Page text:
I also talked with Jack William Bell a little about his involvement in local science-fiction fandom.  He showed me some information about local cons and the big one coming in the Spring.  He gave me the URL for the sfnorthwest.org convention calendar.  I don't read science fiction any longer although I was pretty heavily into it during what might be called the Robert Heinlein era -- I like to say that Heinlein taught me to read, and the first convention that I attended was the WorldCon in Seattle (at the airport) where Heinlein received the Hugo for Starship Trooper, as I recall.  Fred Pohl let me beat him at chess in the Heinlein suite, and there were many other people I saw for the first time: Poul Anderson, A. J. Budrys, Avram Davidson,  Harlan Ellison, and (Bob?) Mills, the publisher of Fantasy & Science Fiction come to mind.  People talked about Forest Ackermann and he might have been there -- tall guy, I think.  E. E. (Doc) Smith was there, and Robert Heinlein was excited about that.  I don't remember seeing the Smiths, though I might have.  The Heinlein's had traveled in the Soviet Union and that had left a big impression and they talked a lot about it.  R.A.H was proud of serving on the Lexington, of course, and he remembered that the carrier had powered the city of Tacoma during a major electrical power failure before Word War II.   I don't really connect with the current crop of writers since I let my subscriptions to Analog and Asimov's expire around 20 years ago.  (I like Joe Haldeman [and Spider Robinson], I've read Greg Bear, Ben Bova, and  a few others.  I like Larry Niven.  David Brin's Earth was the last science-fiction I (re-)read, I think.  I disposed of all of my science-fiction books several years ago, even the autographed ones.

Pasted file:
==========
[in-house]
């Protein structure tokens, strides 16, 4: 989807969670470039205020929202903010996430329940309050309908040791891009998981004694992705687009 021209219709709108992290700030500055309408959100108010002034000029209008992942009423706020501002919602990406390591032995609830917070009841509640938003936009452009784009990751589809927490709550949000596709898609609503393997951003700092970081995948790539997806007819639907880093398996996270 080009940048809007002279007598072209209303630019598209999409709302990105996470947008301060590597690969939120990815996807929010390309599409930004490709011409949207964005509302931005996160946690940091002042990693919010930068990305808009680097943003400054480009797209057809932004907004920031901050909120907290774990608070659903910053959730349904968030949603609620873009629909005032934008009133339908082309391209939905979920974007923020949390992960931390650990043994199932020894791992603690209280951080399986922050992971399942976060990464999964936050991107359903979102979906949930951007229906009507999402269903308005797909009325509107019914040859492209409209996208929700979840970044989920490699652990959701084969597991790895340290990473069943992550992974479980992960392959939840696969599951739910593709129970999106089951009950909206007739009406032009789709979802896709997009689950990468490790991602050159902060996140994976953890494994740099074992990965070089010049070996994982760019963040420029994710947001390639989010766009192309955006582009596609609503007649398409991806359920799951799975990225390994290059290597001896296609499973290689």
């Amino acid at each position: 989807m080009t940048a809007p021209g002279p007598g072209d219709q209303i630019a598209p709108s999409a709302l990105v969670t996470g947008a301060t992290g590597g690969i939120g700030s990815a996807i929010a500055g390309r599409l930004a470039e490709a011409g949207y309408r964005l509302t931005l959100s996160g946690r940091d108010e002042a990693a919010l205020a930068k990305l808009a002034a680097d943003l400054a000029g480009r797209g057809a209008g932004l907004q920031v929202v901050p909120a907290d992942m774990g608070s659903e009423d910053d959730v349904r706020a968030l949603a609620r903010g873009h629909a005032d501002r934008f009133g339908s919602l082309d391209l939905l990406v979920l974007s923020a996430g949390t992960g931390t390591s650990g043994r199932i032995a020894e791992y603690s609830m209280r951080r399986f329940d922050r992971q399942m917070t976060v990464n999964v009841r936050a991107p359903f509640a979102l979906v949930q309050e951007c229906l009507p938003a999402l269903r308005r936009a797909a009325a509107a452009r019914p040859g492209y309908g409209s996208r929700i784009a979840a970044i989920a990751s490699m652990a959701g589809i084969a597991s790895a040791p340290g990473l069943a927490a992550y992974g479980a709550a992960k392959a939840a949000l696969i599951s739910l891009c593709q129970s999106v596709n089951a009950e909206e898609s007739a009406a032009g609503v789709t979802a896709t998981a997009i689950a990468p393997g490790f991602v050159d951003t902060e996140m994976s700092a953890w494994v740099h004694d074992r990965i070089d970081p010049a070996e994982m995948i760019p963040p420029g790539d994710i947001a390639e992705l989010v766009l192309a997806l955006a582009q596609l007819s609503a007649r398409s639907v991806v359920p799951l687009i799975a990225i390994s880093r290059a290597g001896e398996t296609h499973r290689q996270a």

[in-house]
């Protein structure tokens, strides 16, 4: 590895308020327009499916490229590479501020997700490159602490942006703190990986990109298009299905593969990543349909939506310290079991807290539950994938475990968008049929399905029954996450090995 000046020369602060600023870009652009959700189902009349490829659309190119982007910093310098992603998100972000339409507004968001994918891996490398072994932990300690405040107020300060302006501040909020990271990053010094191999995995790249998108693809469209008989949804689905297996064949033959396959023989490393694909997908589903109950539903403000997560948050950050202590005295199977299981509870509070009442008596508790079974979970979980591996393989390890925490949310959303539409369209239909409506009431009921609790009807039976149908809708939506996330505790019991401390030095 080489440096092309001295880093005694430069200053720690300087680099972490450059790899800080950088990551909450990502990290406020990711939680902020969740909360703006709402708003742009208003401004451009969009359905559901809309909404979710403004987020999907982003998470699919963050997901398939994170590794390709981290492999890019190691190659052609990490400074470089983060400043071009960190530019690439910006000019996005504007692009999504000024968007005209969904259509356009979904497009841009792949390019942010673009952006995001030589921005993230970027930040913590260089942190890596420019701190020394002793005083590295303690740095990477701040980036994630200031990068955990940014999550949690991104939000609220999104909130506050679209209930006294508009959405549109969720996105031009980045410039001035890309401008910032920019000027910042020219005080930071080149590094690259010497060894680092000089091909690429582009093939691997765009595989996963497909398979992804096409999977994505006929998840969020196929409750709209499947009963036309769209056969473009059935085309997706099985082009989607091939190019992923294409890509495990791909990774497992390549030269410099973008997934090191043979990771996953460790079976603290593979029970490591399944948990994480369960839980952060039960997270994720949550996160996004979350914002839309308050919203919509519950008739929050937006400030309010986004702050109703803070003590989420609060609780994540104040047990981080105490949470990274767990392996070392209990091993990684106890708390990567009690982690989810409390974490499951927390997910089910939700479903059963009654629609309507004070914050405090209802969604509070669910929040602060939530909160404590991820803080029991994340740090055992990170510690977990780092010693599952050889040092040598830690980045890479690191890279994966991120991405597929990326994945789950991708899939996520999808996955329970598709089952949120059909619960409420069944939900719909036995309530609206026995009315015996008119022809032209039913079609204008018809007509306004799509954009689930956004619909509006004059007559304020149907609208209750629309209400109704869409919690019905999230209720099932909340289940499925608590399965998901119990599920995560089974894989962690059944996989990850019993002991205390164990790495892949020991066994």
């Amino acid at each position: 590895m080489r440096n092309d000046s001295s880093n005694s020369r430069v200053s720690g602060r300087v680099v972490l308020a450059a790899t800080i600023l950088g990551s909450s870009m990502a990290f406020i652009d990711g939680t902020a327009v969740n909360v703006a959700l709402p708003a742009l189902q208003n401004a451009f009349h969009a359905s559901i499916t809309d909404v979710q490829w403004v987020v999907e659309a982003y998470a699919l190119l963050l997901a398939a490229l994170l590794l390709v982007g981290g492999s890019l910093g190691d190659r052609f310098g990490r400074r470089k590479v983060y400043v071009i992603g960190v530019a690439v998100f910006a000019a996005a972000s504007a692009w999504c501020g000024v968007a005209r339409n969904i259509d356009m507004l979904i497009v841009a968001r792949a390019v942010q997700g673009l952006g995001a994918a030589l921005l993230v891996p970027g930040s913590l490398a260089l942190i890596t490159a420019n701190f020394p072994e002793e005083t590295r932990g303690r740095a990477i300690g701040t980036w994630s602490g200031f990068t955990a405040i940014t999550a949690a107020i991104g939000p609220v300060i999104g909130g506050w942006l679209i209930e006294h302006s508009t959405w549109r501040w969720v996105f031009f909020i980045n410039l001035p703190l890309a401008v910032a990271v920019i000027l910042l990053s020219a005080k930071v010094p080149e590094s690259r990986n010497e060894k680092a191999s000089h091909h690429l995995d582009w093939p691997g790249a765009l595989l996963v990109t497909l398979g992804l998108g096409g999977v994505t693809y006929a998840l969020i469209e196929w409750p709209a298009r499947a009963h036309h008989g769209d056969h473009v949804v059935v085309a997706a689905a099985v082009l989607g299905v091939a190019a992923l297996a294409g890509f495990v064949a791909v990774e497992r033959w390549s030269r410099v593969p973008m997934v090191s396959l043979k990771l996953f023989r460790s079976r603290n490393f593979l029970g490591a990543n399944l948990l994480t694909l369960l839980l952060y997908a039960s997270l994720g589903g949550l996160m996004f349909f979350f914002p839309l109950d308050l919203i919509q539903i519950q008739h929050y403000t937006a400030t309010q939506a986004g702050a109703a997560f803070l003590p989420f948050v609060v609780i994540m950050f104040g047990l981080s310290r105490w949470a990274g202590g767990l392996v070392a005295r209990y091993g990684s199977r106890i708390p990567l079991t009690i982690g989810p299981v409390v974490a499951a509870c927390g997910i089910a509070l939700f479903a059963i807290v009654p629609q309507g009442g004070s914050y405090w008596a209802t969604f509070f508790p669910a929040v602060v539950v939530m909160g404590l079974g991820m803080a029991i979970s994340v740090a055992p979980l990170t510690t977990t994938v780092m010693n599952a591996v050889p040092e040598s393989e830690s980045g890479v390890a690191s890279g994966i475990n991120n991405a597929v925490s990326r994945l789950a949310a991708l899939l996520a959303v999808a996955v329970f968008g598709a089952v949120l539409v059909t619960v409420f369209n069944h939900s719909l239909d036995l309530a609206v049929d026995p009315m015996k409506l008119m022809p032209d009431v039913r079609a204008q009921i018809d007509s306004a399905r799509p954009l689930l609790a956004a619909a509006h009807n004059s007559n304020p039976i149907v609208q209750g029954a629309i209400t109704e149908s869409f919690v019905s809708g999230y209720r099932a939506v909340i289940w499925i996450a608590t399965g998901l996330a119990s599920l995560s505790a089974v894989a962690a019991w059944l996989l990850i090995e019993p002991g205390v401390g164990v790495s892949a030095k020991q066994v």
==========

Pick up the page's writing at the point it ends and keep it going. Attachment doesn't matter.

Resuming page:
I had forgotten Jack's name and I had to ask him when he came in.  But I don't know his full name and I have no basis for assuming that he and Anita share the same last name.  And I didn't ask of course.  So I finally found a link on Anita's blog.  Jack circulates the sign-up list, so naturally he isn't on it. and he's on it -- I just didn't recognize the name, and now I see I have no clue how to make sense of a del.icio.us listing.


Show me that Tablet PC, Mr. Scobleizer Man


Jacqueline Passey

And a little wireless Nintendo with Jowl

Ryan Anderson

Jon
An orcmid sighting: I guess I am not that 18-year-old in my mind after all
Jon's orcmid sighting

Jon is a big cheerful guy and I thought maybe I had gotten too close while I still adjust to how bright my new flash adapter is.  He was walking around with a high-quality digital camera and caught me in one of his larger scenes.

 


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created 2004-12-17-19:18 -0700 (pdt) by orcmid
$$Author: Orcmid $
$$Date: 13-08-22 13:02 $